Kenyan domestic violence stats.

Sexual violence is increasingly prevalent in Kenya and police statistics show that more than 2,800 cases of rape were reported in 2004 – an increase of close to 500 compared to the previous year.
Domestic violence is also a serious problem in the East African nation. A demographic health survey carried out by the Ministry of Planning in 2003 revealed that at least half of all Kenyan women had experienced violence since the age of 15, with close family members among the perpetrators.

And these are only instances that are reported.

Women who have been sexually or domestically abused are often too scared by the stigma attached to the crime to tell their families, let alone report their attacks to the relevant authorities.
“Stigma is such a big issue in many cultures. Women and girls blame themselves and fear that they will be ostracised from society if they admit to being raped, and they often are outcasts if they do so,” Njogu said.

There has been some work towards helping this situation. In the spring the government passed the Sexual Offences Bill that will seek to reform existing laws. They have also opened a battered women’s shelter in Nairobi.
One shelter!

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  • Scott M

    Perhaps the extra 500 reports are a good sign– a sign that the stigma against reporting, while still strong, is not as absolute. [Still way too many, don't get me wrong; but the problem can't be solved if it's never acknowledged.]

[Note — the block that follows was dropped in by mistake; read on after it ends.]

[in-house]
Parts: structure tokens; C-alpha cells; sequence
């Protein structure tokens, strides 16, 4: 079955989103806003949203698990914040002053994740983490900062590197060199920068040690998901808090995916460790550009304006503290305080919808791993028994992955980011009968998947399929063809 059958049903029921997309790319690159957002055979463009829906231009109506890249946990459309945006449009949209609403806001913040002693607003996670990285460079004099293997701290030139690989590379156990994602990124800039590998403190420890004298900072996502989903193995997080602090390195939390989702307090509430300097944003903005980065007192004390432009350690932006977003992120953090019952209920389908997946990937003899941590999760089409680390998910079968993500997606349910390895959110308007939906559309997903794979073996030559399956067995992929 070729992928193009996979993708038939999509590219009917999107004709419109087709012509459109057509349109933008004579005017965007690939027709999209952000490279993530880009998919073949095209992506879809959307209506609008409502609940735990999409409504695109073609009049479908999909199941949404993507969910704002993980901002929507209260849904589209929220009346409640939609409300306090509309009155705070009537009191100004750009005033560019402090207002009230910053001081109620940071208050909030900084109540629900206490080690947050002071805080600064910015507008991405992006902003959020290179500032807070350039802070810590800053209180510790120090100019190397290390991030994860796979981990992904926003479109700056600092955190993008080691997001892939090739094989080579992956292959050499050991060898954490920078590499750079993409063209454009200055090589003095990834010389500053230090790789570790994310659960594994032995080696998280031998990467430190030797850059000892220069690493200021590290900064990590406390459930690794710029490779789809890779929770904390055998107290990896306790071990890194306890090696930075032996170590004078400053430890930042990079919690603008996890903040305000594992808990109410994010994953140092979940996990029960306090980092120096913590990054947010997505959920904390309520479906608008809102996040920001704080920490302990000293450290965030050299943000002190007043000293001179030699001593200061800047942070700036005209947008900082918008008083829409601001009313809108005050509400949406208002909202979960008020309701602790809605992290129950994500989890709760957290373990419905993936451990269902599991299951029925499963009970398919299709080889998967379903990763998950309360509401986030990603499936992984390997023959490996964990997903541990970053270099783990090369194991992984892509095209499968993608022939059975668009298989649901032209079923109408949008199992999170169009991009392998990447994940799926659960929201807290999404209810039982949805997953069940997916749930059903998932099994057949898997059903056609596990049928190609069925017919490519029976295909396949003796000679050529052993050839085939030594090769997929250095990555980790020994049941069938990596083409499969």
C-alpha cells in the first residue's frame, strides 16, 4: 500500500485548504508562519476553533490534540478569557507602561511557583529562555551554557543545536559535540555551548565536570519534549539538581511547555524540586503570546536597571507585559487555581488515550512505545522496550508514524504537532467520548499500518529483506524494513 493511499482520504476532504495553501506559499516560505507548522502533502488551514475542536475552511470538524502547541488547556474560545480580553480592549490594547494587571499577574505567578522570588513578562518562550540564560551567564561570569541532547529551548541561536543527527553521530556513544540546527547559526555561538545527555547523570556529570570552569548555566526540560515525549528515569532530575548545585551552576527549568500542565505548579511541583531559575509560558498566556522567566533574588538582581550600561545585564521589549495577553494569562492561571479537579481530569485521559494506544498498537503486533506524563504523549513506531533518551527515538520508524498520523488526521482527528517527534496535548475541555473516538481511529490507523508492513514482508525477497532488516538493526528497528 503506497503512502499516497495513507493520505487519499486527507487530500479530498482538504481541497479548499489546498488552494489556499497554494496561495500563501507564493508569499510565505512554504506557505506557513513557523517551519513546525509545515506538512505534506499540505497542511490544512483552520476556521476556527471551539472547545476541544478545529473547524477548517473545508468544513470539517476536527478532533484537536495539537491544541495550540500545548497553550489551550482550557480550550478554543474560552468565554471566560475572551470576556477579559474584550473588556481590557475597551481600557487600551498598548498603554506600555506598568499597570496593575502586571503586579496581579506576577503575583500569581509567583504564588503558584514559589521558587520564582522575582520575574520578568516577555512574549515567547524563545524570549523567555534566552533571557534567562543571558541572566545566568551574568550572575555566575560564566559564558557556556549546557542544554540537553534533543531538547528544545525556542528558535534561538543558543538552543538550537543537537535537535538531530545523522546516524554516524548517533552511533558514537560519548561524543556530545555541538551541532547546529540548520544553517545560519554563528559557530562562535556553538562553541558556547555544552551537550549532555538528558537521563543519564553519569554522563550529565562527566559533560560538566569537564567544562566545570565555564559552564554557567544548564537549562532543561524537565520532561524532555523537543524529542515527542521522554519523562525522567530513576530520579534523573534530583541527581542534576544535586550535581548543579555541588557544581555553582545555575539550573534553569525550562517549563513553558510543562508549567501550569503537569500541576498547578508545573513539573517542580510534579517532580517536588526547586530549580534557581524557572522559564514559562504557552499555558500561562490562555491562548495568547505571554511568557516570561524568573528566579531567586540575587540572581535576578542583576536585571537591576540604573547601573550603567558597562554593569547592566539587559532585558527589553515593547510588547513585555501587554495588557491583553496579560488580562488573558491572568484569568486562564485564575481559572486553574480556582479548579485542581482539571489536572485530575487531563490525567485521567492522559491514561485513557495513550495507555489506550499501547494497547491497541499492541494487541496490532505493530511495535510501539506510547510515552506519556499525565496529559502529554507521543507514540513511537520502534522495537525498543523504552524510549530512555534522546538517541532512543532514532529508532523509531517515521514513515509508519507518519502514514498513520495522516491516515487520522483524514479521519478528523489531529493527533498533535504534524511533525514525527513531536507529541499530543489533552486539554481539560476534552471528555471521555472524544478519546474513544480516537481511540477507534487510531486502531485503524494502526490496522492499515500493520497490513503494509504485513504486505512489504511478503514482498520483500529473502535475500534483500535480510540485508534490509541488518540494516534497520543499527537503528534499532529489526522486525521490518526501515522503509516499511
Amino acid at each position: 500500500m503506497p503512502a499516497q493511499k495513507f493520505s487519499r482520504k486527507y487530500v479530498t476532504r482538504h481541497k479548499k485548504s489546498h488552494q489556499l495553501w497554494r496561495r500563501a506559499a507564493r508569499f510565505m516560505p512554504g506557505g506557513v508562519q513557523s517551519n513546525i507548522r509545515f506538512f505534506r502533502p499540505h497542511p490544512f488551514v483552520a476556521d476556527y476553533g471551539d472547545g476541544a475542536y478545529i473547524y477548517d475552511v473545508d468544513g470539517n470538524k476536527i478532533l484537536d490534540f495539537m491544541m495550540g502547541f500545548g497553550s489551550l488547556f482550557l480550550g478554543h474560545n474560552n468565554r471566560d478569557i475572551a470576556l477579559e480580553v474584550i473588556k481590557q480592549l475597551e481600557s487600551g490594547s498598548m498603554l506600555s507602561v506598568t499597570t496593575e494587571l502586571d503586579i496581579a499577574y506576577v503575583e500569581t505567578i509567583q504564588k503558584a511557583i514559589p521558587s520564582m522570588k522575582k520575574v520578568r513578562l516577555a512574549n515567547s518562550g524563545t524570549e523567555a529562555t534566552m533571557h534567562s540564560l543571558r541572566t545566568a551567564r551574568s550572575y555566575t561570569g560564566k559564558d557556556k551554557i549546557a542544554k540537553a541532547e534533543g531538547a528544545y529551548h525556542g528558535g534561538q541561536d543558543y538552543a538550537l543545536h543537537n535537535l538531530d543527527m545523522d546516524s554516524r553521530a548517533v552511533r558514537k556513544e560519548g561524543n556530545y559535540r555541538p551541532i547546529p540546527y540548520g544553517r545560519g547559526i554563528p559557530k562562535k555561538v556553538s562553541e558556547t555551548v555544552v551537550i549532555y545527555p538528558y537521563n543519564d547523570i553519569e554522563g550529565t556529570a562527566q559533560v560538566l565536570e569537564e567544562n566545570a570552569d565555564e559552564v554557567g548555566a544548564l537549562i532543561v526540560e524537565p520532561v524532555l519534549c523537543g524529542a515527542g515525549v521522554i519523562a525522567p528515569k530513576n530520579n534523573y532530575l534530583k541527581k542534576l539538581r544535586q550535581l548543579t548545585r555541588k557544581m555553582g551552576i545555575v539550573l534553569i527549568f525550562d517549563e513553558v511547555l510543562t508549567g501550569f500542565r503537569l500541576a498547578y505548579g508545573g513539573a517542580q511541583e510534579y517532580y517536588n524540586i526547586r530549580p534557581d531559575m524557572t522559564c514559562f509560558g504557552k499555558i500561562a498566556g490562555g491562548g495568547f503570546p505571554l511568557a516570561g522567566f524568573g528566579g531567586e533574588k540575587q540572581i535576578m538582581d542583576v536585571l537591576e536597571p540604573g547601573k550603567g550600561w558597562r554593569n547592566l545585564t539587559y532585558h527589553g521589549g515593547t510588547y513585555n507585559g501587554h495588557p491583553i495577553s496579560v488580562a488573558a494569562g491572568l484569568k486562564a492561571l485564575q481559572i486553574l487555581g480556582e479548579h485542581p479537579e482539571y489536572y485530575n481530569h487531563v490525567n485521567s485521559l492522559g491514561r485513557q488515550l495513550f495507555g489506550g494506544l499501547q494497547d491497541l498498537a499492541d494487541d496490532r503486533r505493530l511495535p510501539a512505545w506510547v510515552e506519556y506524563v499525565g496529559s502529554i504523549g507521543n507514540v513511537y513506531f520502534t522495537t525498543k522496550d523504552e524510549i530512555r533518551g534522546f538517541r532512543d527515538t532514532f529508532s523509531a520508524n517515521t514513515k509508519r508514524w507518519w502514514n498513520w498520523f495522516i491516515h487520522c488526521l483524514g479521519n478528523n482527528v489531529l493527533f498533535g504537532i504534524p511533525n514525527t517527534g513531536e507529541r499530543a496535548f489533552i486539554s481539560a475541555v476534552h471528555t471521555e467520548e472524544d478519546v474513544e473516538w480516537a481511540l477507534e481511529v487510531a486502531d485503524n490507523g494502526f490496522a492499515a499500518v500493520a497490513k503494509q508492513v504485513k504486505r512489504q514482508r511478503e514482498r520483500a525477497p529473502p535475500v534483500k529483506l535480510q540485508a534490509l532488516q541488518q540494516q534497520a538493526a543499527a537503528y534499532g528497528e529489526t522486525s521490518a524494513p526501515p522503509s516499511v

• Afrofeminista

    Please note, the Sexual Offences Bill HAS NOT been passed yet in parliament. It is likely given the current recess, that this bill will need to be re-published and presented again for debate, once the house resumes.
    Women legislators, women’s rights organizations are lobbying and keeping track of the progress towards this.
    In this country 1 shelter, 500 reports is a start. It is definetely not enough, but it is a sign of hope for the many women and children who find shelter at the WRAP shelter (some coming from distant parts of the country). The shelter’s in the capital city – Nairobi.
    More resources are needed – there is a recent shift, towards highlighting the cost of violence to the Kenyan economy as well as the need for budgetary support for sexual violence, from the Government. And you know, it’s not all doom and gloom. Jointly with women’s rights organizations, HIV/AIDS focused agencies, the Ministry of Health, has introduced, National Guidelines on the Management of Sexual Violence, for use in all Government health facilities. It’s a start. . .